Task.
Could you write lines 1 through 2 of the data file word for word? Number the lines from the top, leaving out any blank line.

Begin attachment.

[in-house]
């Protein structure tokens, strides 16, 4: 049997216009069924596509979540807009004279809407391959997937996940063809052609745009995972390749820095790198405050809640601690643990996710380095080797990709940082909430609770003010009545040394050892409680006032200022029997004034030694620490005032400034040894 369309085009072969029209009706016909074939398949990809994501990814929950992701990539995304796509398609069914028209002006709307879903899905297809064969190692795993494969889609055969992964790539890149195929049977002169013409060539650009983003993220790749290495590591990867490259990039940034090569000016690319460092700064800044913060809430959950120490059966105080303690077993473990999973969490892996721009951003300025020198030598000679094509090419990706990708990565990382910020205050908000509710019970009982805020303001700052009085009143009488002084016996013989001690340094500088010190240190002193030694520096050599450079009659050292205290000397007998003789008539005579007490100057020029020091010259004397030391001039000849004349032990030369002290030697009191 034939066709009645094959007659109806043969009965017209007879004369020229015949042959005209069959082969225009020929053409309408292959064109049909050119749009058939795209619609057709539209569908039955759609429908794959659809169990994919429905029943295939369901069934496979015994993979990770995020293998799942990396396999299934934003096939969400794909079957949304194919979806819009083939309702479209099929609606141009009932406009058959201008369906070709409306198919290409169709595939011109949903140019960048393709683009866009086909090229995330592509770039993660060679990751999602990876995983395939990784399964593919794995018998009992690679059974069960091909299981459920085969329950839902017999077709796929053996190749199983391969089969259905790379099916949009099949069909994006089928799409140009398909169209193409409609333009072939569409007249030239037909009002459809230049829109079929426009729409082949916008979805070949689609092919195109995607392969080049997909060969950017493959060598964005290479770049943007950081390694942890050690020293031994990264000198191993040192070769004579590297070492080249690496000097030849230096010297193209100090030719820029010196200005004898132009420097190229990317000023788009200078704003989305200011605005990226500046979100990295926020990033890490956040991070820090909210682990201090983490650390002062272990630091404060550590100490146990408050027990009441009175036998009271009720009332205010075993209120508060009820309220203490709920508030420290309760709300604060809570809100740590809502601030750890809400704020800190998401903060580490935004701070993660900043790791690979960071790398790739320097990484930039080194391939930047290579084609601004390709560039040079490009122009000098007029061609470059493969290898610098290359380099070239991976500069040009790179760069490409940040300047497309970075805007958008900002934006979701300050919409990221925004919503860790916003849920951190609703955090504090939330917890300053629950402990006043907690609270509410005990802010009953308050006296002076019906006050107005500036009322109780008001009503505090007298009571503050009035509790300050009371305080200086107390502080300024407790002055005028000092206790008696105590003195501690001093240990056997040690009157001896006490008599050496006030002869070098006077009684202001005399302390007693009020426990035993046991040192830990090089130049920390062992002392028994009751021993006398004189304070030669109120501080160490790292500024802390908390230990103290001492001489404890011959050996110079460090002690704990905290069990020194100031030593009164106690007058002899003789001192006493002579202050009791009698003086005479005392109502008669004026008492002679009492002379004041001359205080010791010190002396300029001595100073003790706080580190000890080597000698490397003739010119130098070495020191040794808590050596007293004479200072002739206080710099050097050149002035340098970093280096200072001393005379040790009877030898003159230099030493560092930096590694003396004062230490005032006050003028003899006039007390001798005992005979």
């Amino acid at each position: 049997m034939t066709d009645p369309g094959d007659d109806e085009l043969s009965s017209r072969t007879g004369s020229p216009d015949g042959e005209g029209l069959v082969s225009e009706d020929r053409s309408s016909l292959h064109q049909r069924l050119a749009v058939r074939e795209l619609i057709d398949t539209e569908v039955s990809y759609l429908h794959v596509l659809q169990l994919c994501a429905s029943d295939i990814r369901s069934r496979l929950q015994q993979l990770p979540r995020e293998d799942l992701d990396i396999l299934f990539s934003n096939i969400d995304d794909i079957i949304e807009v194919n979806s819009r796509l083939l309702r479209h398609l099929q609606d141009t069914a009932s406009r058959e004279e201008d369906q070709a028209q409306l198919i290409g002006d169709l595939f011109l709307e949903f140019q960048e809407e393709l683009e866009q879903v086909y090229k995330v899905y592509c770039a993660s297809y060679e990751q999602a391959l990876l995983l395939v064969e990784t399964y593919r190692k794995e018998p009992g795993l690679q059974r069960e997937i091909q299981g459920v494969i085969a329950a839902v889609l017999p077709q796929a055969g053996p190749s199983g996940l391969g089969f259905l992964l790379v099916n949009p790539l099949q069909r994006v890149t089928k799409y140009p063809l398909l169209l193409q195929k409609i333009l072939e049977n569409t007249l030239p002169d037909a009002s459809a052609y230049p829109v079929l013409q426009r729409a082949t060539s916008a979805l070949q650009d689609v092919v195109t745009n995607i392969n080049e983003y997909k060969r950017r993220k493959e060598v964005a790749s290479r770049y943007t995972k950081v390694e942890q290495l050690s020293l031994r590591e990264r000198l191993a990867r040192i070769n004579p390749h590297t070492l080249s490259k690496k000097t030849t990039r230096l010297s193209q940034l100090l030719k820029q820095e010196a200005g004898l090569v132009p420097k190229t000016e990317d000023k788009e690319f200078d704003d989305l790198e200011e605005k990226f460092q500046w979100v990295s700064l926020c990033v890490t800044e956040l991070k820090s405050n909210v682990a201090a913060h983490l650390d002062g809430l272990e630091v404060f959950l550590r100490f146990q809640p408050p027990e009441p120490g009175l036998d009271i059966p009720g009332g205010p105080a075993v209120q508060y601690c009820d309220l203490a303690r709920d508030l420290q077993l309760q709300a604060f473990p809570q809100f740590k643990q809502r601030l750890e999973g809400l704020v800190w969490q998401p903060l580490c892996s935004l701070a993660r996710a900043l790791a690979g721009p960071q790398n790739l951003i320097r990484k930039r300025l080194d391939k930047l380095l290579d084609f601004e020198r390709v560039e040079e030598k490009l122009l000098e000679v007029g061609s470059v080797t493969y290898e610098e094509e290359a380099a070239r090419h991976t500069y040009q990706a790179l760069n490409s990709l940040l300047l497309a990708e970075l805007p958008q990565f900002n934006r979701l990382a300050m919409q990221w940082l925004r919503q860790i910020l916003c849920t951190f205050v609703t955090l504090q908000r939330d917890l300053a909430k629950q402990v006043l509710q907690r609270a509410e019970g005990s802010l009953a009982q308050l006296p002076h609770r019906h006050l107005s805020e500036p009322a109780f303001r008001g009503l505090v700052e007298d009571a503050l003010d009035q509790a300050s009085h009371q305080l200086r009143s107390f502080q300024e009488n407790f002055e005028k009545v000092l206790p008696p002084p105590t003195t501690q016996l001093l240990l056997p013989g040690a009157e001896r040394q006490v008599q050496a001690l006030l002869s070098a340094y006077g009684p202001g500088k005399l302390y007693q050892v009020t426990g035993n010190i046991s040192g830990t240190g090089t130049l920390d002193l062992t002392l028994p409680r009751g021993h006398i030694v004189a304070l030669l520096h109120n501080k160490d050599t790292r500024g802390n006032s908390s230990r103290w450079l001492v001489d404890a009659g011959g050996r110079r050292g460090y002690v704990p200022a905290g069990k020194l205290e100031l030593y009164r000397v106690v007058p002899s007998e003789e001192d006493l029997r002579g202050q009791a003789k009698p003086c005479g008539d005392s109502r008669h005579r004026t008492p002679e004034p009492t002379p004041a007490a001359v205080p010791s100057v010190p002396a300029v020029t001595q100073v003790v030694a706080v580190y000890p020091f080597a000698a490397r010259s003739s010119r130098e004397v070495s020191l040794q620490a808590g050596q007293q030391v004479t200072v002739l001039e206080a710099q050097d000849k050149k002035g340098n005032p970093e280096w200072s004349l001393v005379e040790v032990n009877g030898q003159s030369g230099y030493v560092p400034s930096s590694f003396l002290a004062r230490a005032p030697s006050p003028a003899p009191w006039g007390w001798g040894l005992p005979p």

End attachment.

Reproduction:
[in-house]
């Protein structure tokens, strides 16, 4: 049997216009069924596509979540807009004279809407391959997937996940063809052609745009995972390749820095790198405050809640601690643990996710380095080797990709940082909430609770003010009545040394050892409680006032200022029997004034030694620490005032400034040894 369309085009072969029209009706016909074939398949990809994501990814929950992701990539995304796509398609069914028209002006709307879903899905297809064969190692795993494969889609055969992964790539890149195929049977002169013409060539650009983003993220790749290495590591990867490259990039940034090569000016690319460092700064800044913060809430959950120490059966105080303690077993473990999973969490892996721009951003300025020198030598000679094509090419990706990708990565990382910020205050908000509710019970009982805020303001700052009085009143009488002084016996013989001690340094500088010190240190002193030694520096050599450079009659050292205290000397007998003789008539005579007490100057020029020091010259004397030391001039000849004349032990030369002290030697009191 034939066709009645094959007659109806043969009965017209007879004369020229015949042959005209069959082969225009020929053409309408292959064109049909050119749009058939795209619609057709539209569908039955759609429908794959659809169990994919429905029943295939369901069934496979015994993979990770995020293998799942990396396999299934934003096939969400794909079957949304194919979806819009083939309702479209099929609606141009009932406009058959201008369906070709409306198919290409169709595939011109949903140019960048393709683009866009086909090229995330592509770039993660060679990751999602990876995983395939990784399964593919794995018998009992690679059974069960091909299981459920085969329950839902017999077709796929053996190749199983391969089969259905790379099916949009099949069909994006089928799409140009398909169209193409409609333009072939569409007249030239037909009002459809230049829109079929426009729409082949916008979805070949689609092919195109995607392969080049997909060969950017493959060598964005290479770049943007950081390694942890050690020293031994990264000198191993040192070769004579590297070492080249690496000097030849230096010297193209100090030719820029010196200005004898132009420097190229990317000023788009200078704003989305200011605005990226500046979100990295926020990033890490956040991070820090909210682990201090983490650390002062272990630091404060550590100490146990408050027990009441009175036998009271009720009332205010075993209120508060009820309220203490709920508030420290309760709300604060809570809100740590809502601030750890809400704020800190998401903060580490935004701070993660900043790791690979960071790398790739320097990484930039080194391939930047290579084609601004390709560039040079490009122009000098007029061609470059493969290898610098290359380099070239991976500069040009790179760069490409940040300047497309970075805007958008900002934006979701300050919409990221925004919503860790916003849920951190609703955090504090939330917890300053629950402990006043907690609270509410005990802010009953308050006296002076019906006050107005500036009322109780008001009503505090007298009571503050009035509790300050009371305080200086107390502080300024407790002055005028000092206790008696105590003195501690001093240990056997040690009157001896006490008599050496006030002869070098006077009684202001005399302390007693009020426990035993046991040192830990090089130049920390062992002392028994009751021993006398004189304070030669109120501080160490790292500024802390908390230990103290001492001489404890011959050996110079460090002690704990905290069990020194100031030593009164106690007058002899003789001192006493002579202050009791009698003086005479005392109502008669004026008492002679009492002379004041001359205080010791010190002396300029001595100073003790706080580190000890080597000698490397003739010119130098070495020191040794808590050596007293004479200072002739206080710099050097050149002035340098970093280096200072001393005379040790009877030898003159230099030493560092930096590694003396004062230490005032006050003028003899006039007390001798005992005979």